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The new space race: Managing disputes risks in a lawless and limitless environment


The dynamics of the new space race significantly increase disputes risks as space becomes more congested and the competition to get ahead intensifies.

Until recently, the thought of humans reaching outer space as tourists in a vehicle built by a private corporation was unfathomable. Yet, in a very short period of time, this development has become one of the least interesting aspects of the commercial space sector today due, in large measure, to the wave of ambitious new entrants in the race to exploit the strategic and economic opportunities over the horizon. Today, outer space exploration is at an inflection point of limitless possibilities.

The commercial space industry is not wanting for challenges. The most notable from a legal perspective is that regulatory regimes have been unable to keep pace with the rapid innovation in the sector. The international legal framework that was developed for regulating activities in outer space was formulated in an era when only a small number of governments had the ability to access outer space.

While in some jurisdictions new domestic legislation (such as the UK Space Industry Act 2018) has created a general framework at a national law level for certain spacefaring activities, in other jurisdictions the legislative framework is exceptionally fragmented, and needs to be updated and expanded each time a new category of space activity emerges. As a result, commercial parties have to map through an extensive array of regulations and regulators to understand their legal obligations and – where necessary – obtain authorisation for their activities.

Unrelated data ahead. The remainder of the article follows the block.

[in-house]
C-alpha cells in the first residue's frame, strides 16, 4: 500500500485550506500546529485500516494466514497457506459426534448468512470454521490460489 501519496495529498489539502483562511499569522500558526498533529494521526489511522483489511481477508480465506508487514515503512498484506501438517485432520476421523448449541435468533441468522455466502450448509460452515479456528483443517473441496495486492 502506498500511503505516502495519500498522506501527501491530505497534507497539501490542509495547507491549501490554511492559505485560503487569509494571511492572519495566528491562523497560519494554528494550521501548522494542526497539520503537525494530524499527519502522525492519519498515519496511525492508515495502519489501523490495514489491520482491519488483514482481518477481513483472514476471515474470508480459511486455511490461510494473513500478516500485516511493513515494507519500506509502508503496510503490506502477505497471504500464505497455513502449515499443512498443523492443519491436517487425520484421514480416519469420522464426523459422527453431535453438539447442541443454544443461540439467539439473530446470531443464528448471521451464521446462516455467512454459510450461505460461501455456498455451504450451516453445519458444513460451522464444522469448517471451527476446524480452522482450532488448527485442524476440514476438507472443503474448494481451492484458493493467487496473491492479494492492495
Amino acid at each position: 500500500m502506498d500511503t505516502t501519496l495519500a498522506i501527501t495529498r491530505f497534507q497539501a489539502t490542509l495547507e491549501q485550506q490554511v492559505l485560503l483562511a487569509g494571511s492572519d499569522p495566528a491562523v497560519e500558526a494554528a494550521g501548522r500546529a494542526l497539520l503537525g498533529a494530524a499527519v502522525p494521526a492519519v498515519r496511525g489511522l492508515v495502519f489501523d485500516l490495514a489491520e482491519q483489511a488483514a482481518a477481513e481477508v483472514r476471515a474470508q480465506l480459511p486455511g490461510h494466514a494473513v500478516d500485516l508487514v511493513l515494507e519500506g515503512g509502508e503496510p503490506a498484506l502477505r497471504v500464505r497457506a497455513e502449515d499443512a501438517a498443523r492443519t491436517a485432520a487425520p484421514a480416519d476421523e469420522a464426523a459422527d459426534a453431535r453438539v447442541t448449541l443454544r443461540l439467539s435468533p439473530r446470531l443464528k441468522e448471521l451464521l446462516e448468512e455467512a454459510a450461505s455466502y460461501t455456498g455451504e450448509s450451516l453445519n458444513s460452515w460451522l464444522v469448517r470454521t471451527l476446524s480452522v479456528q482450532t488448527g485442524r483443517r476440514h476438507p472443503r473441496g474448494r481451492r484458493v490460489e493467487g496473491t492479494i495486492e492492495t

The emergence of new technologies and the nebulous nature of the applicable regulatory frameworks have shone a spotlight on legal risks and potential disputes that may arise. The boom in commercial space activity has compounded these risks.

Even though investments have been made in the space sector since the 1950s, what has changed today is who these investors are and what forms their investments are taking. When the sector remained a monopoly of a small number of governments, disputes were always resolved by negotiation. However, as private capital is invested in the industry, we are witnessing an increased focus on ascertaining how liability would be assigned and investments protected.

More broadly, despite the extraterritorial element of outer space, disputes in the sector remain essentially terrestrial. Therefore, the way in which the sector ultimately manages the unique risks involved in space exploration will be informed by how disputes in traditional sectors are already being managed.

As the law grapples to address the concerns of such private parties, we are at a stage in the “risk tide” – a conceptual model A&O has developed to illustrate how the risk of disputes in emerging areas evolves over time – where the likelihood of disputes is increasing.

The dynamics of the new space race

The new space race is driven by private organisations, including both large companies and start-ups that are investing in and contributing to space exploration. These disruptors are creating new technologies that have the potential fundamentally to change how we live.

The expected growth of the sector is astonishing. In January 2023, McKinsey reported that the commercial space industry has grown to approximately USD447 billion – up from USD280 billion in 2010 – and could grow to USD1 trillion by 2030.

The number of satellites has also increased exponentially in the last decade. According to Statista – a specialised data gathering platform – in 2013, there were 1,187 active satellites. By the end of 2022 this figure had increased to 6,905. Growth is expected to continue apace, with McKinsey estimating that there will be 65,000 new communications satellites and 3,000 non-communication satellites over the coming years. In total, private entities have proposed more than 100 new satellite constellations.